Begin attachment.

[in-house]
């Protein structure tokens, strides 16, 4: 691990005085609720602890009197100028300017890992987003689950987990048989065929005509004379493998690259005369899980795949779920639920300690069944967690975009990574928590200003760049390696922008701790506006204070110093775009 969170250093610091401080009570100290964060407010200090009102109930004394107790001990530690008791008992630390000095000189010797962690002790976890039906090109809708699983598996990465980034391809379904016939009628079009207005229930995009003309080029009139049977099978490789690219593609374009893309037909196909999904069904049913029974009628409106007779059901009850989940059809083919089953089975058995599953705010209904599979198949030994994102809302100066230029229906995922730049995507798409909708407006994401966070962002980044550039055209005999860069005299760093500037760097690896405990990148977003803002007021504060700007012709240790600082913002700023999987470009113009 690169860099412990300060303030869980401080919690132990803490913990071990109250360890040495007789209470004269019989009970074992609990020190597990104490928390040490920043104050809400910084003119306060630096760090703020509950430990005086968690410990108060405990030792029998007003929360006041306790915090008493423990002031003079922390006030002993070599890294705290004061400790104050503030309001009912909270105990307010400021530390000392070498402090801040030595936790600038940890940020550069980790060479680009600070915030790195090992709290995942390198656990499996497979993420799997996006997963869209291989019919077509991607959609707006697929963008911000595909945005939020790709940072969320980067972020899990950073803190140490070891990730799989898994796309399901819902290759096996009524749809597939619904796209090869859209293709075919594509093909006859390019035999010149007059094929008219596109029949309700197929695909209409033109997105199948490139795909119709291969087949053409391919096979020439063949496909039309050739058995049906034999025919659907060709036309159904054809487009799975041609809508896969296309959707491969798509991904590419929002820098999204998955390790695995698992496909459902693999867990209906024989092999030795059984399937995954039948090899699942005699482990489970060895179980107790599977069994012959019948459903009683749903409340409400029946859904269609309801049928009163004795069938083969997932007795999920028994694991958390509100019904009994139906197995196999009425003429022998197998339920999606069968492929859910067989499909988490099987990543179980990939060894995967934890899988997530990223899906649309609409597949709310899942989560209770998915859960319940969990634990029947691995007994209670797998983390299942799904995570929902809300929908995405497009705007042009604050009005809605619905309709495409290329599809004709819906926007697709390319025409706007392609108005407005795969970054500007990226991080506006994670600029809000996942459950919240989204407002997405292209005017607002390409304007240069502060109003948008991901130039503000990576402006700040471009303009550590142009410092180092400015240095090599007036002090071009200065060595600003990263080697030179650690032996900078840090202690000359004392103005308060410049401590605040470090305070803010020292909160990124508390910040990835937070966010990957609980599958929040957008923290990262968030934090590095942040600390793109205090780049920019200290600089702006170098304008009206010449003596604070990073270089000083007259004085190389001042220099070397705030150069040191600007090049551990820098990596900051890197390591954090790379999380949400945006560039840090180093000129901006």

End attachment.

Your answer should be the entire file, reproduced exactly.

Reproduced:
[in-house]
């Protein structure tokens, strides 16, 4: 691990005085609720602890009197100028300017890992987003689950987990048989065929005509004379493998690259005369899980795949779920639920300690069944967690975009990574928590200003760049390696922008701790506006204070110093775009 969170250093610091401080009570100290964060407010200090009102109930004394107790001990530690008791008992630390000095000189010797962690002790976890039906090109809708699983598996990465980034391809379904016939009628079009207005229930995009003309080029009139049977099978490789690219593609374009893309037909196909999904069904049913029974009628409106007779059901009850989940059809083919089953089975058995599953705010209904599979198949030994994102809302100066230029229906995922730049995507798409909708407006994401966070962002980044550039055209005999860069005299760093500037760097690896405990990148977003803002007021504060700007012709240790600082913002700023999987470009113009 690169860099412990300060303030869980401080919690132990803490913990071990109250360890040495007789209470004269019989009970074992609990020190597990104490928390040490920043104050809400910084003119306060630096760090703020509950430990005086968690410990108060405990030792029998007003929360006041306790915090008493423990002031003079922390006030002993070599890294705290004061400790104050503030309001009912909270105990307010400021530390000392070498402090801040030595936790600038940890940020550069980790060479680009600070915030790195090992709290995942390198656990499996497979993420799997996006997963869209291989019919077509991607959609707006697929963008911000595909945005939020790709940072969320980067972020899990950073803190140490070891990730799989898994796309399901819902290759096996009524749809597939619904796209090869859209293709075919594509093909006859390019035999010149007059094929008219596109029949309700197929695909209409033109997105199948490139795909119709291969087949053409391919096979020439063949496909039309050739058995049906034999025919659907060709036309159904054809487009799975041609809508896969296309959707491969798509991904590419929002820098999204998955390790695995698992496909459902693999867990209906024989092999030795059984399937995954039948090899699942005699482990489970060895179980107790599977069994012959019948459903009683749903409340409400029946859904269609309801049928009163004795069938083969997932007795999920028994694991958390509100019904009994139906197995196999009425003429022998197998339920999606069968492929859910067989499909988490099987990543179980990939060894995967934890899988997530990223899906649309609409597949709310899942989560209770998915859960319940969990634990029947691995007994209670797998983390299942799904995570929902809300929908995405497009705007042009604050009005809605619905309709495409290329599809004709819906926007697709390319025409706007392609108005407005795969970054500007990226991080506006994670600029809000996942459950919240989204407002997405292209005017607002390409304007240069502060109003948008991901130039503000990576402006700040471009303009550590142009410092180092400015240095090599007036002090071009200065060595600003990263080697030179650690032996900078840090202690000359004392103005308060410049401590605040470090305070803010020292909160990124508390910040990835937070966010990957609980599958929040957008923290990262968030934090590095942040600390793109205090780049920019200290600089702006170098304008009206010449003596604070990073270089000083007259004085190389001042220099070397705030150069040191600007090049551990820098990596900051890197390591954090790379999380949400945006560039840090180093000129901006």